When train services stopped, It almost became a ghost town. But that is gradually changing, writes JAMES WANZALA
Sagana is a small town in Kirinyaga County, central Kenya, along the Nairobi-Nyeri highway and 100km north of Nairobi.
The town got its name from Kenya’s longest river, Tana River, which is also called Thagana.
The town, which was initially agricultural, traces its origin to the 1920s.
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The agricultural products used to be transported with train. When train services stopped, Sagana, which used to be abuzz with activity, nearly became a ghost town.
Today, the railway line is bushy as one approaches the town from Murang’a town and warehouses that used to stock agricultural produce like coffee also stand disused. But the town is reawakening.
Despite the town lacking essential facilities like banks, colleges and supermarkets, new buildings are coming up. A good indicator of growth is the new Magunandu supermarket, which is being built on Nyeri-Nairobi highway.
The other new developments are Kenya Women Finance Trust, Post Bank Agents and Fortune Sacco.
Three petrol stations exist, too, with mini-supermarkets like Majibu and Msafiri. Companies like Royal Millers, Ego Feeds, Macadamia and Kenya Planters Cooperative Union also have a presence in town.
According to one resident, Gachiani Kabebia, the town’s growth is slow because it lacks essential facilities like streetlights, sewer system and good roads.
But Kabebia says the town’s current growth is being propelled by Kagio, a busy agricultural market centre on the Nairobi-Nyeri highway.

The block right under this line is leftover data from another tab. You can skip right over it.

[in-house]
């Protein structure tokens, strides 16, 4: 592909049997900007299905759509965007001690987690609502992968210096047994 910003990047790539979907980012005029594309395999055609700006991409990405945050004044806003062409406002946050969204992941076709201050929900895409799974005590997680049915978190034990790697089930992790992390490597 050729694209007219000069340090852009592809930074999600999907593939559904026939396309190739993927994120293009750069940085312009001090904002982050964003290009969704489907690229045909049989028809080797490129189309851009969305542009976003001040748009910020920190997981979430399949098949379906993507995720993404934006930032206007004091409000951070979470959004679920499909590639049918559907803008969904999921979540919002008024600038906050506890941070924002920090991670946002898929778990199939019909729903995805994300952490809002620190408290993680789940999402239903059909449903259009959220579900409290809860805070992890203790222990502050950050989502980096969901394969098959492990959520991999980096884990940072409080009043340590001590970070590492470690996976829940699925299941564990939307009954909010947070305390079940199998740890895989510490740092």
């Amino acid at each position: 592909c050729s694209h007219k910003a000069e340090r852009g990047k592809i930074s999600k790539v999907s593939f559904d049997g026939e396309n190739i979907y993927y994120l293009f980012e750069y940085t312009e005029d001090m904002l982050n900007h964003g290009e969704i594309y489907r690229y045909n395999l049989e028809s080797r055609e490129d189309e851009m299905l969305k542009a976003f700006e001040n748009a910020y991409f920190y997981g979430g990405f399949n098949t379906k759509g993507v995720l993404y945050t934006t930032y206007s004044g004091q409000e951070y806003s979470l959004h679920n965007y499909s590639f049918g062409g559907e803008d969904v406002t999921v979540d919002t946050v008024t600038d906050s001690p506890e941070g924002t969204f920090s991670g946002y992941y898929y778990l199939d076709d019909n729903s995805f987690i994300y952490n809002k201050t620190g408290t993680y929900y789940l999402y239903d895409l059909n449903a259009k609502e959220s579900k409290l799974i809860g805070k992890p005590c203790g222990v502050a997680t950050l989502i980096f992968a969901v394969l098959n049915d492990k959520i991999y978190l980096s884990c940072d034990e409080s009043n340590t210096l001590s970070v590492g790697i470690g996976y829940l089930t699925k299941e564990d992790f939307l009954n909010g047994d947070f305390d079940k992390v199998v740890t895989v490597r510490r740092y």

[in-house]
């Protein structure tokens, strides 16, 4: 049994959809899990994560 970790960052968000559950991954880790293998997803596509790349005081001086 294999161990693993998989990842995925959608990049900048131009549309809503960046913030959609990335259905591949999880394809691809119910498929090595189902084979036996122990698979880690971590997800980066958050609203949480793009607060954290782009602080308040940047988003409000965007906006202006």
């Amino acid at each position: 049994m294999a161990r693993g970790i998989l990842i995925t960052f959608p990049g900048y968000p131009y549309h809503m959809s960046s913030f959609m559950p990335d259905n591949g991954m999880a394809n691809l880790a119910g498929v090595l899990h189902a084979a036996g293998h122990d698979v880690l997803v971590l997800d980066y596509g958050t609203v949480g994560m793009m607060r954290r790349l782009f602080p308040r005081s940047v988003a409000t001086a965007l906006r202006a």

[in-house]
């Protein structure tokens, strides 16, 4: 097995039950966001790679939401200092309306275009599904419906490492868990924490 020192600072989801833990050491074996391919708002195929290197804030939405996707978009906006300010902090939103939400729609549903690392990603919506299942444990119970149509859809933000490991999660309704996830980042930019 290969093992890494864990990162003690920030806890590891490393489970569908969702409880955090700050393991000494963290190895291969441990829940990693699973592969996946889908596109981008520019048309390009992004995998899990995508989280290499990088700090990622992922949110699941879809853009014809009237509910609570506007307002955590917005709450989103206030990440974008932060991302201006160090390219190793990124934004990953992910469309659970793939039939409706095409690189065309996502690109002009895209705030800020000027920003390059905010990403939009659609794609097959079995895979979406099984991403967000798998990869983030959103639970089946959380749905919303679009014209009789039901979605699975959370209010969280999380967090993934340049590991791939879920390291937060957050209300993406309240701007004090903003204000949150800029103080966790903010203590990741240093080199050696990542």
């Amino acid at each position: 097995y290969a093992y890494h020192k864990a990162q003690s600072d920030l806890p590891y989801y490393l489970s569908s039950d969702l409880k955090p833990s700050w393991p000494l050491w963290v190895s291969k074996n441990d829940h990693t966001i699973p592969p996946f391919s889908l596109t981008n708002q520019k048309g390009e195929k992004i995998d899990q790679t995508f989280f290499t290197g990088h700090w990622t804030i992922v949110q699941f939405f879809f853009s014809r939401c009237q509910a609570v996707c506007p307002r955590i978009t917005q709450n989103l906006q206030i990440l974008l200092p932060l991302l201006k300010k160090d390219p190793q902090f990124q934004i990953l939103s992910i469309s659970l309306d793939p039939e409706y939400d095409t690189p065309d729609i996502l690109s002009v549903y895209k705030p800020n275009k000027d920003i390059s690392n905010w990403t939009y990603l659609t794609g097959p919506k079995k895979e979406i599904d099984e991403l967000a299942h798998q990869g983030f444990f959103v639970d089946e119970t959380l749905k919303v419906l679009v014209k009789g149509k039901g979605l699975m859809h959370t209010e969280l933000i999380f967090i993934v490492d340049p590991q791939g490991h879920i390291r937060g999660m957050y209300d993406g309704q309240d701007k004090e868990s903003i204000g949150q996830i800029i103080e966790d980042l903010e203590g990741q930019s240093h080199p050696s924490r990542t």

Some notable hotels like Chakaka, Country, Roots and Skyline have pitched tent in the town to capitalise on the town’s strategic location near a highway.
Another notable growth drivers are the Sagana Fisheries College, which is attracting students to town who in turn seek accommodation in rental houses.
The apparent growth is slowly leading to increase in land prices and accommodation costs.
According to J K Muraya, a Managing Director with Geo-Plotters, a company dealing in surveying, real estate management and plot sales, land prices have been fast rising for the past ten years, with a 50ft by 100ft plot moving from about Sh500,000 to about Sh2 million currently.
Muraya says the advent of county governments has also seen people buy land back home to build rental houses in the town. There are now also new retail chains in the town.
He, however, blames the county government for failing to put in place sewerage system and street lighting.
Hotel business, according to S K Mumo, a manager at Chakaka hotel, has still not caught up well mainly because the town thrives on agriculture.
“But I hope that business will be good when the dual carriageway from Nairobi to Nyeri is completed,” says Mumo.
According to Kirinyaga County Physical Planner, William Loka, the town got a development plan in 2007, but plans are underway to prepare an integrated one to cover the entire county.
“The planning has involved zoning of educational, industrial, social, agricultural and public office areas for an organised development of the town,” says Loka.
He says the town is growing mainly towards Sagana-Makutano-Nairobi Road due to availability of large chunks of freehold land.
“Good road network like Makutano-Sagana-Nyeri highway… is influencing investment in hotel industry,” he says.
Lack of sewerage system, footbridges for pedestrians at the Murang’a/Nyeri and Kagio junction, lack of industries to offer employment opportunities like used to happen when the railway was active, are some of the challenges affecting the town, according to Loka.
The town seems suitable for both commercial and residential developments due to availability of land, electricity and water.
The hospitality industry is coming up fast in the town, with several cottages coming up. Tourist sites have also come up along River Sagana. They include Sagana Rapid Camps, which is renowned water adventures; White Waters Camp and Sagana River Lodge.
A five star hotel, which is nearing completion, is being built on a 24-acre piece of land.